I’m not kidding when I tell you that this is the best macaroni and cheese I have ever had. (Wayne is still at work so we’ll see how he feels about it tonight!) This is my own recipe, and the “secret” is a new-to-me sweet red cheddar cheese from the world’s oldest surviving cheddar maker in England. I purchased it at my local Whole Foods for the first time last month and have been buying it every week since. You can use any hard cheese you like in place of it in case it’s not available near you, but if you can, do give this sweet and smooth cheese a try!
Continue reading “Recipe: Baked Macaroni & English Red Cheddar Cheese”
I started working at Carburs kitchen in Burlington Vermont in August of 1977. Little did I know then, that for the next 12 years I would become completely enmeshed in the company and in the restaurant business.
After working in Burlington for almost two years, the opportunity to become part of the management team in Portland came up. I jumped at the chance with the caveat expressed to ownership that as soon as a position became available in Burlington, I would be allowed to move back. As irony would have it two years later I was asked to return to Burlington, but Portland, by that time had become the place I wanted to make my permanent home.
Continue reading “Wayne: Remembering Carburs Restaurant in Burlington, VT & Portland, ME”
We went to a candlelight service on Christmas Eve and had a white Christmas followed by a burst of sunlight. Wayne also opened some surprising gifts.
Continue reading “Our Christmas 2017”
My love of mashed potatoes started back when I was a little girl eating the “Little Jack Horner” from the Fort Lee Diner’s kids’ menu in the late 60s/early 70s. It was a slice of rare roast beef Au Jus with a small mound of creamy whipped potatoes served by my favorite waitress with the large bouffant. My appreciation continued as a young adult during road trips (the most noteworthy one being out to Seattle and back) with truck stop fare for lunch. They always seemed to have the best mashed potatoes. The cafeteria at the University of Maine in Orono used fresh Maine potatoes for theirs.
My own recipe for smashed reds combines Maine red potatoes, Meyer lemon from California and British clotted cream for a harmonious side mash or meal!
Continue reading “Recipe: Smashed Red Potatoes with Pizzazz”
Wayne’s brother and sister-in-law sent us beautiful, fragrant organic Meyer lemons from a tree at their home in California for a “Merry Citrus!” I’ve never experienced anything like them. Our kitchen smells like warm sunshine, if that’s possible! What a perfect balm for a frigid December. I selected a vintage scone (pronounced sconn) recipe from the book Traditional Dishes of Britain published in 1953 by Philip Harben, the “TV Cook.” Scottish scones are very different from the Americanized versions; in fact they usually contain little to no sugar and few or no eggs. Additionally, they were often cooked on a “hotplate” which produced a “flat shape that is so convenient for splitting and buttering, the natural destiny of the scone.”
Continue reading “Recipe: Traditional British Scones With Meyer Lemon & Currants”
Yesterday Wayne and I had a delightful dinner at Back Bay Grill in Portland to celebrate my 50th birthday. We both had the Filet Mignon which was possibly the best we’ve ever had, and we shared the Crème Brûlée for dessert which was compliments of the chef. Continue reading “I turned 50 yesterday!”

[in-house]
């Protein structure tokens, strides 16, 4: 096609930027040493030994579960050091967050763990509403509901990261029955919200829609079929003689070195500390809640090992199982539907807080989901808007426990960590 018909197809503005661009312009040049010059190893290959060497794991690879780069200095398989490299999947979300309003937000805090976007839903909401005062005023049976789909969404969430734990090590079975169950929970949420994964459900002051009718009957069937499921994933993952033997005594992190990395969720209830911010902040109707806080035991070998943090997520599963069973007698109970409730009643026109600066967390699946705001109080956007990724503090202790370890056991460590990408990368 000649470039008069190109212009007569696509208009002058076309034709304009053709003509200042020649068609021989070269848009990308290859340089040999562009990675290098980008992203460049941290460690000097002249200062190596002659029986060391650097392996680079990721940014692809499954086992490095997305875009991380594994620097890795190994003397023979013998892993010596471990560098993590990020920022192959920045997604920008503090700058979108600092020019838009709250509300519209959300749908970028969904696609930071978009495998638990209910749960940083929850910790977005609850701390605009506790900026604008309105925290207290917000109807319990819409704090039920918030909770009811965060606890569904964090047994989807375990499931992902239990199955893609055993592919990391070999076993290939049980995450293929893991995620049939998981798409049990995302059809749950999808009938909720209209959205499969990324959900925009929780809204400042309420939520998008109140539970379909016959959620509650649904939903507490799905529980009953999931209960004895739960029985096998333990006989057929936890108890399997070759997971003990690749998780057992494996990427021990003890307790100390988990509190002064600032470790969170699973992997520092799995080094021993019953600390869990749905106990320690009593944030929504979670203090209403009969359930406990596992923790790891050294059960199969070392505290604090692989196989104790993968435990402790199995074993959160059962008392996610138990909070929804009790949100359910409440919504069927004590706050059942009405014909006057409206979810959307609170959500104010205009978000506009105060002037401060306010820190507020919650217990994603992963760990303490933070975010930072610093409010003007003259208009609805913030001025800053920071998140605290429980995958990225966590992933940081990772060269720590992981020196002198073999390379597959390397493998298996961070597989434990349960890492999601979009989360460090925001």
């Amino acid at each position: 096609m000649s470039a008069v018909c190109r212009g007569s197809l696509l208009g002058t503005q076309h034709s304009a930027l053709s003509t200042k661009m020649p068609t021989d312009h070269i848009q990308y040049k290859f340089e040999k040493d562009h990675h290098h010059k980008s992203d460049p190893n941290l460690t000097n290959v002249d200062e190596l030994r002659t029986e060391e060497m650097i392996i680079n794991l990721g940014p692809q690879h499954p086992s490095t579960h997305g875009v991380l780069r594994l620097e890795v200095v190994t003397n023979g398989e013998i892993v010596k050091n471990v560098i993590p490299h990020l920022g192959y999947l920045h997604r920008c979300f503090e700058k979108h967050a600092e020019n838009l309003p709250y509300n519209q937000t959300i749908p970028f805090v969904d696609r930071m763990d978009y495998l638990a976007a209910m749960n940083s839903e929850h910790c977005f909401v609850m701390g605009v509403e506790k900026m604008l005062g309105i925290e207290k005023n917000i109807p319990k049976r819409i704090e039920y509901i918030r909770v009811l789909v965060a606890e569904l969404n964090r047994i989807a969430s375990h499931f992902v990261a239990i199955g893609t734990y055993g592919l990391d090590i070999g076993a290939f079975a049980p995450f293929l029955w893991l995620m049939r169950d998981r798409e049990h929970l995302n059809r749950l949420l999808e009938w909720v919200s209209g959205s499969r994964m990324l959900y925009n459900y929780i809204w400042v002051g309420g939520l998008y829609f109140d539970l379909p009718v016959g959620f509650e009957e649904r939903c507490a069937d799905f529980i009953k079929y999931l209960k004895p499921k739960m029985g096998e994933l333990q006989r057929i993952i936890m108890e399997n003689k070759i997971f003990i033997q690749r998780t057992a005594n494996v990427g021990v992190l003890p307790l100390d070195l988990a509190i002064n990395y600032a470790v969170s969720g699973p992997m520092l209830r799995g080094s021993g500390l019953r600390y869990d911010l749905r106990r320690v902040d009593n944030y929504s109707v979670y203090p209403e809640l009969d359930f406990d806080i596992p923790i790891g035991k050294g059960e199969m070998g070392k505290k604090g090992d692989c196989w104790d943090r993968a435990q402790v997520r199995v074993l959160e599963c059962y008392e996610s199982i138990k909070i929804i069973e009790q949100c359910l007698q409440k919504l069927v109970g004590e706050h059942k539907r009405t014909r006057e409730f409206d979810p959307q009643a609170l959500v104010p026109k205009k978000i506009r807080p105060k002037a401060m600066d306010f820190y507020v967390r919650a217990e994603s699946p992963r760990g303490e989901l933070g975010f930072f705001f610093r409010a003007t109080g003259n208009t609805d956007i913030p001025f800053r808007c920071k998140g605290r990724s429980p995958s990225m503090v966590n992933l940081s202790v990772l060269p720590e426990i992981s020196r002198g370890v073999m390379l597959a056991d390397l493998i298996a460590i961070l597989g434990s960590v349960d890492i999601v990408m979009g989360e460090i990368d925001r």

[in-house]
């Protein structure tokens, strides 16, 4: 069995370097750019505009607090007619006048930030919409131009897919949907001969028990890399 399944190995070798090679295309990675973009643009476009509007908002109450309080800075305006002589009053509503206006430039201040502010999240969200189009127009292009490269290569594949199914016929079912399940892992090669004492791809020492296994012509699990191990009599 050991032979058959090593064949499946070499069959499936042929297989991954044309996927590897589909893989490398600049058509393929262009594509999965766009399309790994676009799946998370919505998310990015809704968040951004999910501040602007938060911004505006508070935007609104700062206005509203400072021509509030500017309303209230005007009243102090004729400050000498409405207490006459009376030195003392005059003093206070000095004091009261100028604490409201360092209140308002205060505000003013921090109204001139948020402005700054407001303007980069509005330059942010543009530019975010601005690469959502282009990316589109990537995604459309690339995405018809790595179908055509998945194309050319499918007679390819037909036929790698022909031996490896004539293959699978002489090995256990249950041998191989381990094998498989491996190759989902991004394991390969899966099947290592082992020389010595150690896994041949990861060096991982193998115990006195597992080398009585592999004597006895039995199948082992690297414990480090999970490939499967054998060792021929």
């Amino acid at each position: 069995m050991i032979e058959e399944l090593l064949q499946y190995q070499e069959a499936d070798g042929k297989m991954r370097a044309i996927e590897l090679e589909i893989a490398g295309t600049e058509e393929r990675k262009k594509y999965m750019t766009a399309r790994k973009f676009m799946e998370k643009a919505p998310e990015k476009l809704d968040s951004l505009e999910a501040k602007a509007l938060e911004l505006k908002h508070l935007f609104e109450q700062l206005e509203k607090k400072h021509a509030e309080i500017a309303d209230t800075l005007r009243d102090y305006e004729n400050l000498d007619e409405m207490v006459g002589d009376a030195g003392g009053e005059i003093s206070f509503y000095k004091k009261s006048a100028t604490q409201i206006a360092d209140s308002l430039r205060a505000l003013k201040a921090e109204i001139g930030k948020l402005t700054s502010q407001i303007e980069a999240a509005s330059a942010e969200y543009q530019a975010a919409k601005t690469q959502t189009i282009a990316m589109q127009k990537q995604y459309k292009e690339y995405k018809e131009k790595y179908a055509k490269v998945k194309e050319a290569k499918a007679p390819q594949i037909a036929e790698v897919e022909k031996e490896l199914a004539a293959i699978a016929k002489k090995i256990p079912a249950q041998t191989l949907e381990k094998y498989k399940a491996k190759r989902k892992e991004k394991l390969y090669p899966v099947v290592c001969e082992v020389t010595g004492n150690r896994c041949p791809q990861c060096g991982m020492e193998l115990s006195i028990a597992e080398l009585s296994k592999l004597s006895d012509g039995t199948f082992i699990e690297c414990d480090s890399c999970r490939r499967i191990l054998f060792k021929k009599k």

If you’re not from Maine, you might think the above photo is of a homemade Mounds candy bar. You’re close! But you’d probably be shocked to learn that they contain mashed potatoes in the coconut centers! They are a delicious traditional Maine candy called “Needhams” which have also historically been called “potato candy” or “potato fudge”. However, if you are from Maine and familiar with Needhams you may be surprised to discover that the modern version has gone far astray from yesterday’s healthier and more wholesome homemade versions dating as far back as 1924.
Continue reading “Vintage Inspired Recipe: Old-Fashioned Maine Needhams & A Hidden History”
Here is a recipe for an obscure and worthwhile 1905 treat, “Mother Eve’s Pudding” from a British Women’s Cookery Book in my collection. This recipe was submitted by “Miss Orkney from Bervie.” (I found an earlier recipe in poetry form online.) I made this last year and cut the recipe in half, as follows, for a smaller pudding:
Continue reading “Vintage Christmas Recipe: British Steamed Pudding”
Within my collection of vintage Maine and New England community cook books dating back to the early 1900s are dozens and dozens of recipes for “Indian Pudding.” It’s a humble, mildly sweet and spicy baked cornmeal dessert served warm and paired with whipped or iced cream. Each recipe is as unique as the contributor. Even within one cook book there are sometimes multiple variations offered: Lottie adds tapioca, no eggs while Cora uses eggs and no tapioca. Mary bakes hers in a “slow oven” (lower temp) for four hours while Alice only bakes her for 1 1/2.
After carefully reviewing my vintage sources I am offering you my own kitchen and taste tested (plus Wayne approved!) adaptation that’s made in a cast iron dutch oven.
Continue reading “Recipe: Traditional New England Indian Pudding”
(Originally published 11/22/2016 on my old blog, Outdated By Design.) I was talking to my 100 year old Nana on the phone yesterday (RIP my lovely Nana who passed this spring) and shared my Thanksgiving menu. She told me that she has never had pumpkin pie! She explained that she’s an apple pie girl. I was the same way, which makes sense since no one in my family ever served it to me until I had my first ever pumpkin pie last year and loved it.
Continue reading “Recipe: Maine Thanksgiving Pumpkin Pie”